Under the set-up agreed to by eDNS partners, eDNS will be organized as a three-level structure.  The root level, which is eDNS itself, will act as a distributor of data that simply edits and maintains the root zone file and grants registrations on a first-come, first-serve basis.  The next level is the registration authority (RA), of which there are expected to be many, unlike under the existing system where the IANA is the sole RA.  Under the eDNS system, RAs will have the ability to create new TLDs and make policies for those TLDs they sponsor, including pricing.  New RA organizations are free to form and enter the market at any time, promoting continued growth and competition.  According to the eDNS charter, every RA must sponsor multiple registries, which form the third level of the structure.  Registries contract with the RA of their choice for TLD usage and will be the organizations that end-users come to for registration of an Internet domain name. Registries will form contracts with RAs as independent business organizations according to the policies established by their respective RAs.

"The open, three tiered structure for the Enhanced Domain Name Service will offer the Internet community the power of choice - something sorely lacking under the current arrangement," according to Denninger.  "In the past, if you were dissatisfied with your domain name service, you had virtually no recourse.  With eDNS, if your service doesn't meet your needs, you will be able to find another registry that better suits you.  With the open competition model, registries that will be successful are those that offer the most value to customers and meet the varying needs of the disparate Internet community."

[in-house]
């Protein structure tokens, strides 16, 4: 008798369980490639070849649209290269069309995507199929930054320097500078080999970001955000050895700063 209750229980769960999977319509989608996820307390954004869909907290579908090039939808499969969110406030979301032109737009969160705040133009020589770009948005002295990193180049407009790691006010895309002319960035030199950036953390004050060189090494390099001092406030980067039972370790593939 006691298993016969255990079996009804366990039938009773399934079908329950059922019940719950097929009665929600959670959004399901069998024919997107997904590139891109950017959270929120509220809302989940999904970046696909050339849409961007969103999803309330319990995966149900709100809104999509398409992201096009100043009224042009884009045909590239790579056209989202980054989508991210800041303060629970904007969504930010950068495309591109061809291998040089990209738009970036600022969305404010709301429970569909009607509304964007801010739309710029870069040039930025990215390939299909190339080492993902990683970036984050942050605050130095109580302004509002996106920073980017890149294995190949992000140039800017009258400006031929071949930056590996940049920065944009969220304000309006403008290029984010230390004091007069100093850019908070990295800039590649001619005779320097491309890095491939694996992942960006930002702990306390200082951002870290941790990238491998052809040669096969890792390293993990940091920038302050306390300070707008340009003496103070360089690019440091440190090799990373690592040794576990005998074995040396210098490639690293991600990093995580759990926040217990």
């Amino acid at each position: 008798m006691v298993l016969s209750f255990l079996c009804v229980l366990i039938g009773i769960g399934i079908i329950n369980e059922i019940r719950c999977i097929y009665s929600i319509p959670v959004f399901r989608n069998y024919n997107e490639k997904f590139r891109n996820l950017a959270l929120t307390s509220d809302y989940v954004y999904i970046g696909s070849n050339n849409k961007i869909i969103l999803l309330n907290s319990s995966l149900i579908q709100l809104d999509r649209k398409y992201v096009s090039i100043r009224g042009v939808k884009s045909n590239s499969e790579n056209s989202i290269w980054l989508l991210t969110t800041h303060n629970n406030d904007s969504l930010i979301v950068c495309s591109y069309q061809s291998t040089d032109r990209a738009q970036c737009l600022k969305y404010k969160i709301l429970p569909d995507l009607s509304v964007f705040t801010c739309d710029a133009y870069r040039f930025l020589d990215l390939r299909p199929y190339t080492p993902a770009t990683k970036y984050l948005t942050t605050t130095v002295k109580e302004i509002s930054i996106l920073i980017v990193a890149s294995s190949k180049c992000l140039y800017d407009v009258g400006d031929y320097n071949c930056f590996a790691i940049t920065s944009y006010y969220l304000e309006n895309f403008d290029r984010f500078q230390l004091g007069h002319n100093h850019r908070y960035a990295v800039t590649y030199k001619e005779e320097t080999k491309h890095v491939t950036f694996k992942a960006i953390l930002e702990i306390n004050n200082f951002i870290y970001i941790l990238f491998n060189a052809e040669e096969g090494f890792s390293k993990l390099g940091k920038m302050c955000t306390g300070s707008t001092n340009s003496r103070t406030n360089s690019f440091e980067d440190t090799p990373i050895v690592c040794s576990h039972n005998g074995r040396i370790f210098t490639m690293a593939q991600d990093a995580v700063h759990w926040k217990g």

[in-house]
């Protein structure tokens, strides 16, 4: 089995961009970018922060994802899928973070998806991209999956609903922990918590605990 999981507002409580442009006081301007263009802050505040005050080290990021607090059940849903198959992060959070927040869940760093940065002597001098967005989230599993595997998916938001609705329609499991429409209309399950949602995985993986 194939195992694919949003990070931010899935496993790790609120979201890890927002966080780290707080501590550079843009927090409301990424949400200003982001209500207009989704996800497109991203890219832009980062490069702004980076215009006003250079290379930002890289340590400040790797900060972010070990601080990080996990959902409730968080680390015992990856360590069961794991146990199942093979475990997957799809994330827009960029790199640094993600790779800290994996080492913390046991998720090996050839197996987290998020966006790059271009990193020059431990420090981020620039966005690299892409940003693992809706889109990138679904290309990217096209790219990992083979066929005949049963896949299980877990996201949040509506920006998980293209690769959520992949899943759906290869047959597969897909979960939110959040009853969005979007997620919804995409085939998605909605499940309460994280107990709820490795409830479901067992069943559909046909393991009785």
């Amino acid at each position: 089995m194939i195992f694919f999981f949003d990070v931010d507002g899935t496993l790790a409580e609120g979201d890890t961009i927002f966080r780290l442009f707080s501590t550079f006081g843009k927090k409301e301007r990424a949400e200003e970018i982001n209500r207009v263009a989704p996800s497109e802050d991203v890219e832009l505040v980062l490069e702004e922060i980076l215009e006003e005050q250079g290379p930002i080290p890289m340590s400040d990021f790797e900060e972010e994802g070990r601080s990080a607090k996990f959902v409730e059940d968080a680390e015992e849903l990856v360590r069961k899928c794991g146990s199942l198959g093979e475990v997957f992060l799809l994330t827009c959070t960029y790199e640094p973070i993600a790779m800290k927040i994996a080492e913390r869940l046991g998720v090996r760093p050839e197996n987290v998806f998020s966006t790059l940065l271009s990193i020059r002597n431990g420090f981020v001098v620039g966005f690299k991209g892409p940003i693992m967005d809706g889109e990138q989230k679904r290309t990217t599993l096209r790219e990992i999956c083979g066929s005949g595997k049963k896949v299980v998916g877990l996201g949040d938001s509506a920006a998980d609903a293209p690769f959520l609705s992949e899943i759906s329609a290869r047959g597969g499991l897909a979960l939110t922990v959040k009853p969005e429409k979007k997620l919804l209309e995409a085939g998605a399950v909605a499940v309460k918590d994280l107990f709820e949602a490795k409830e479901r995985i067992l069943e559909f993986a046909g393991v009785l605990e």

According to the terms of the adopted charter, the eDNS  root will hold TLDs for up to 30 days pending activation.  The root activates the TLD upon confirmation that the registry submitting the TLD request is active and functional, at which time the RA will be considered the publisher of the TLD.  The eDNS will permit up to 10 TLDs to be operated and controlled by any single registration authority.  Currently available TLDs operating under eDNS include ".biz," ".corp," ".npo," ".k12," ".fam" ".web" and ".per."

"Clearly this is a major step toward overcoming the obstacles that threaten to make the Internet a bureaucratic nightmare," continued Denninger.  "By following models of open competition that have been proven over hundreds of years to be ideal, we have taken a major step today toward ensuring that the Internet won't simply be a fad of the 1990's, but will continue to be a valuable and important global tool for information exchange for decades to come."

This agreement brings together a number of players from the Internet community who stand behind the goals of eDNS.  In addition to MCSNet, parties to the agreement include the Alternic, a registration authority, along with multiple registries and/or ISPs including American Global Network, Inc.; Image Online Design; Lan Minds, Inc.; VecNet; Skyscape; and Iperdome.  Prior to today, eDNS was operating three root name servers for routing Internet traffic through its systems.  Following today's agreement, two additional servers will come online within 24 hours, bringing eDNS' infrastructure equivalent to half of the 10 root name servers that currently serve the Internet under the status quo.  It is expected, as eDNS expands its reach, that its capacity will continue to offer proportionally more available space than available in IANA's system.

eDNS is expected to be fully functional by April 1.  The primary eDNS root name server is maintained and administered in Chicago by MCSNet.  eDNS stands for open, impartial and minimalist administration of the public networks as a tool for global communication.

For more information, contact Karl Denninger at 312/803-MCS1 x219 or visit eDNS' home page at http//www.edns.net